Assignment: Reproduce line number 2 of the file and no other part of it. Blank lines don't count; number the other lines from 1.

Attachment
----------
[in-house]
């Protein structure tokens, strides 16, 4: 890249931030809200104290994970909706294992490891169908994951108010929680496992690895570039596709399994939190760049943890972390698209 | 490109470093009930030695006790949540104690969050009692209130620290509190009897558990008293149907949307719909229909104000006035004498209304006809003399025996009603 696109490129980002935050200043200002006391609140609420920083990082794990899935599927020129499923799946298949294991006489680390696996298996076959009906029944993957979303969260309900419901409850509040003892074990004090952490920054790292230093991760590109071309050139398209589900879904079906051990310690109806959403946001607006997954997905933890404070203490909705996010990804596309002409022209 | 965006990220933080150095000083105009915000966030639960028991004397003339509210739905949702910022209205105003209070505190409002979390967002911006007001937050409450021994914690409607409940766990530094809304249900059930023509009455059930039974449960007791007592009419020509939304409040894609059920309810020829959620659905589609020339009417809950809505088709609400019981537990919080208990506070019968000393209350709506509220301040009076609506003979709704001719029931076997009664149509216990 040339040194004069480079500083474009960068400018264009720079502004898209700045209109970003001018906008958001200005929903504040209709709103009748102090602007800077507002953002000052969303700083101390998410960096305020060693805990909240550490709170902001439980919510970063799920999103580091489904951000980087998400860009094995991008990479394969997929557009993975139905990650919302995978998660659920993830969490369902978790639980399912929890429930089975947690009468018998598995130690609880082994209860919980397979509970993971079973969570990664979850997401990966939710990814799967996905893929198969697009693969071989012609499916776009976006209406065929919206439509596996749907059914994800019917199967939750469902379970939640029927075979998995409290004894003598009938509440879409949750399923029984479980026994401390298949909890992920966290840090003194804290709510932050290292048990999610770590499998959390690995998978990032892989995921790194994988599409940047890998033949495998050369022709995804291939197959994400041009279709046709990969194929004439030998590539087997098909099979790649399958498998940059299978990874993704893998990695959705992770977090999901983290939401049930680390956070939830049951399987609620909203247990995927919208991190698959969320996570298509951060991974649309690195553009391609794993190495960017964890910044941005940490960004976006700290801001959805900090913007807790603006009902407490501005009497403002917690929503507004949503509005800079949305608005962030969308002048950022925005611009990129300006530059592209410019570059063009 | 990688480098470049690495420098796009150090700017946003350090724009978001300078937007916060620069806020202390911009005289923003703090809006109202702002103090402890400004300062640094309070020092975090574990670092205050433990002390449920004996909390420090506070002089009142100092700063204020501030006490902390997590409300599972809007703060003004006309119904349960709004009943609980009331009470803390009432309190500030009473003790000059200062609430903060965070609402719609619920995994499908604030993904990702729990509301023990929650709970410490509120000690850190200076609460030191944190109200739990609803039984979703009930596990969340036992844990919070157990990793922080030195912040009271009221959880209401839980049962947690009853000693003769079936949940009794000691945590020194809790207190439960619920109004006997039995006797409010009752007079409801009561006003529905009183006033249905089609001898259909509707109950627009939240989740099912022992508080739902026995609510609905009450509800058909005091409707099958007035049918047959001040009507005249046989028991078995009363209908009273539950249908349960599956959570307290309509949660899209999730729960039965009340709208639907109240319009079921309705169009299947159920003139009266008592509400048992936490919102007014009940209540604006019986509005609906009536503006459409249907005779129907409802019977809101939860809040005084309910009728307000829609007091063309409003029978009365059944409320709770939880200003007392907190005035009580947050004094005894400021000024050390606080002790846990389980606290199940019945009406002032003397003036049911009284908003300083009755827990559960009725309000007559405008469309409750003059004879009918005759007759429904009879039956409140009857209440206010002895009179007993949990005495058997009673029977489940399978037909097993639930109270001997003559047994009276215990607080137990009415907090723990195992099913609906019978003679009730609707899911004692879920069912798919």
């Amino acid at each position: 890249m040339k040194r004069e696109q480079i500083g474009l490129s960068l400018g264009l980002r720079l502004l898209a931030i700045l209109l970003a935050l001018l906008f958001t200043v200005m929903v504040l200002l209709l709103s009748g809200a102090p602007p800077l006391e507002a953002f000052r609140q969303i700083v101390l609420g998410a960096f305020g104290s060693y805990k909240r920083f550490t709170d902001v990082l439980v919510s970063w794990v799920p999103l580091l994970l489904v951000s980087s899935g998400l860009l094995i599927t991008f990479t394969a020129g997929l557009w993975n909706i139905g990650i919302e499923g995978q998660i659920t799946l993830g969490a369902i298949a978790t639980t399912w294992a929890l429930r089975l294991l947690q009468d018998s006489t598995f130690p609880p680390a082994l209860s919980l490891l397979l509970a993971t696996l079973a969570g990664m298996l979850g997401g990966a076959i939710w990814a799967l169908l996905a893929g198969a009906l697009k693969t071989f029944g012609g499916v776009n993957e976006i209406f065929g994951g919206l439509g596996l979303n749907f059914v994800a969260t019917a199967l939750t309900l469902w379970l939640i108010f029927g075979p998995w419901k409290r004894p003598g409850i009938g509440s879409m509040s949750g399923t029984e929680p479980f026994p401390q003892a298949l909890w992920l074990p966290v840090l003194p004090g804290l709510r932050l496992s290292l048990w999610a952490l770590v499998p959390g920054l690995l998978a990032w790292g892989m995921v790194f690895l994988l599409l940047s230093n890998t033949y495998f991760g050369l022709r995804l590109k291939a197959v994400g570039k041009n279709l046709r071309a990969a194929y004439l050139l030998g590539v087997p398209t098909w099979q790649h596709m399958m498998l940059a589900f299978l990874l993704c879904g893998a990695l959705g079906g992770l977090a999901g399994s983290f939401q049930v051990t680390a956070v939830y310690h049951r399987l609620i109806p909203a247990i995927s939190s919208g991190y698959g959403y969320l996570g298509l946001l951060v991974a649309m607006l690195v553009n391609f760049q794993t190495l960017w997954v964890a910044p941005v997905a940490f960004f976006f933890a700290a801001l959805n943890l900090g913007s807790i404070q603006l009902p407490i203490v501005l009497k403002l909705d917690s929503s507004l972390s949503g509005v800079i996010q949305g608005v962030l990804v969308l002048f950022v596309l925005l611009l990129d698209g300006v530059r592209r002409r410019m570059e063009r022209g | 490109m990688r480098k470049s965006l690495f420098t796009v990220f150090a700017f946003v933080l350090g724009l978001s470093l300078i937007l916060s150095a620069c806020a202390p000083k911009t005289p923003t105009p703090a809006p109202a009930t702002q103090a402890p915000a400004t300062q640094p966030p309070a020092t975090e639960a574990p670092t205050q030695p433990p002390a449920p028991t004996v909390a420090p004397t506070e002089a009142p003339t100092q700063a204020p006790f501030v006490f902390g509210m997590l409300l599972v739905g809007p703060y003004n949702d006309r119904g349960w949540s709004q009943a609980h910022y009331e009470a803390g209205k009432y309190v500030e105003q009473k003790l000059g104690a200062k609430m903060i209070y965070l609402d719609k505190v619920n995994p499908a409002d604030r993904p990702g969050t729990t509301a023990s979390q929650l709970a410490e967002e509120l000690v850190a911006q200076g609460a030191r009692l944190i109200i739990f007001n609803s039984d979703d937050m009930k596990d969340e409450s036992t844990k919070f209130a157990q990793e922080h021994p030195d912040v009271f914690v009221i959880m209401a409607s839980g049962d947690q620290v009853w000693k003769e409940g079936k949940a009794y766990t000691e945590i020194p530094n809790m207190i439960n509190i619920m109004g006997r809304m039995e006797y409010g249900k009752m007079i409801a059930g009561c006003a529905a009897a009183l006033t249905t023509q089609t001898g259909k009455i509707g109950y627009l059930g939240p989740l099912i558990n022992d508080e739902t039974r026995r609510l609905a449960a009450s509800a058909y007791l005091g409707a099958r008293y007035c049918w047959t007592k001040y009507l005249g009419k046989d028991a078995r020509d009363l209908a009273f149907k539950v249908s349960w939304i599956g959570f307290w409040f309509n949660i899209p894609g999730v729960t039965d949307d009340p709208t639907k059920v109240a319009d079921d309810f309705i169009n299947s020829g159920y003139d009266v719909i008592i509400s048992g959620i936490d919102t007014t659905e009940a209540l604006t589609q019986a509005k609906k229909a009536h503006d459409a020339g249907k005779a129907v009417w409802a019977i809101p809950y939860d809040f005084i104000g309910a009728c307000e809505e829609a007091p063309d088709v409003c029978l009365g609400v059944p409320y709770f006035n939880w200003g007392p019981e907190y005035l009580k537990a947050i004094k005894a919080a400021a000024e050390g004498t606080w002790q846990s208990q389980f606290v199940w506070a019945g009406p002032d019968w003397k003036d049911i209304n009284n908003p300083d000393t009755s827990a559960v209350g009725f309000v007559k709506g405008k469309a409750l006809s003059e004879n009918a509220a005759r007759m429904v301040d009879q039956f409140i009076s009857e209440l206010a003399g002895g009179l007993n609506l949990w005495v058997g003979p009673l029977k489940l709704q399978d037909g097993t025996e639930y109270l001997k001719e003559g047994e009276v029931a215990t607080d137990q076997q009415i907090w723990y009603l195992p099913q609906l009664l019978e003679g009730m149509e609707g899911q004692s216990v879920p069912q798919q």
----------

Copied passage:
């Protein structure tokens, strides 16, 4: 890249931030809200104290994970909706294992490891169908994951108010929680496992690895570039596709399994939190760049943890972390698209 | 490109470093009930030695006790949540104690969050009692209130620290509190009897558990008293149907949307719909229909104000006035004498209304006809003399025996009603 696109490129980002935050200043200002006391609140609420920083990082794990899935599927020129499923799946298949294991006489680390696996298996076959009906029944993957979303969260309900419901409850509040003892074990004090952490920054790292230093991760590109071309050139398209589900879904079906051990310690109806959403946001607006997954997905933890404070203490909705996010990804596309002409022209 | 965006990220933080150095000083105009915000966030639960028991004397003339509210739905949702910022209205105003209070505190409002979390967002911006007001937050409450021994914690409607409940766990530094809304249900059930023509009455059930039974449960007791007592009419020509939304409040894609059920309810020829959620659905589609020339009417809950809505088709609400019981537990919080208990506070019968000393209350709506509220301040009076609506003979709704001719029931076997009664149509216990 040339040194004069480079500083474009960068400018264009720079502004898209700045209109970003001018906008958001200005929903504040209709709103009748102090602007800077507002953002000052969303700083101390998410960096305020060693805990909240550490709170902001439980919510970063799920999103580091489904951000980087998400860009094995991008990479394969997929557009993975139905990650919302995978998660659920993830969490369902978790639980399912929890429930089975947690009468018998598995130690609880082994209860919980397979509970993971079973969570990664979850997401990966939710990814799967996905893929198969697009693969071989012609499916776009976006209406065929919206439509596996749907059914994800019917199967939750469902379970939640029927075979998995409290004894003598009938509440879409949750399923029984479980026994401390298949909890992920966290840090003194804290709510932050290292048990999610770590499998959390690995998978990032892989995921790194994988599409940047890998033949495998050369022709995804291939197959994400041009279709046709990969194929004439030998590539087997098909099979790649399958498998940059299978990874993704893998990695959705992770977090999901983290939401049930680390956070939830049951399987609620909203247990995927919208991190698959969320996570298509951060991974649309690195553009391609794993190495960017964890910044941005940490960004976006700290801001959805900090913007807790603006009902407490501005009497403002917690929503507004949503509005800079949305608005962030969308002048950022925005611009990129300006530059592209410019570059063009 | 990688480098470049690495420098796009150090700017946003350090724009978001300078937007916060620069806020202390911009005289923003703090809006109202702002103090402890400004300062640094309070020092975090574990670092205050433990002390449920004996909390420090506070002089009142100092700063204020501030006490902390997590409300599972809007703060003004006309119904349960709004009943609980009331009470803390009432309190500030009473003790000059200062609430903060965070609402719609619920995994499908604030993904990702729990509301023990929650709970410490509120000690850190200076609460030191944190109200739990609803039984979703009930596990969340036992844990919070157990990793922080030195912040009271009221959880209401839980049962947690009853000693003769079936949940009794000691945590020194809790207190439960619920109004006997039995006797409010009752007079409801009561006003529905009183006033249905089609001898259909509707109950627009939240989740099912022992508080739902026995609510609905009450509800058909005091409707099958007035049918047959001040009507005249046989028991078995009363209908009273539950249908349960599956959570307290309509949660899209999730729960039965009340709208639907109240319009079921309705169009299947159920003139009266008592509400048992936490919102007014009940209540604006019986509005609906009536503006459409249907005779129907409802019977809101939860809040005084309910009728307000829609007091063309409003029978009365059944409320709770939880200003007392907190005035009580947050004094005894400021000024050390606080002790846990389980606290199940019945009406002032003397003036049911009284908003300083009755827990559960009725309000007559405008469309409750003059004879009918005759007759429904009879039956409140009857209440206010002895009179007993949990005495058997009673029977489940399978037909097993639930109270001997003559047994009276215990607080137990009415907090723990195992099913609906019978003679009730609707899911004692879920069912798919």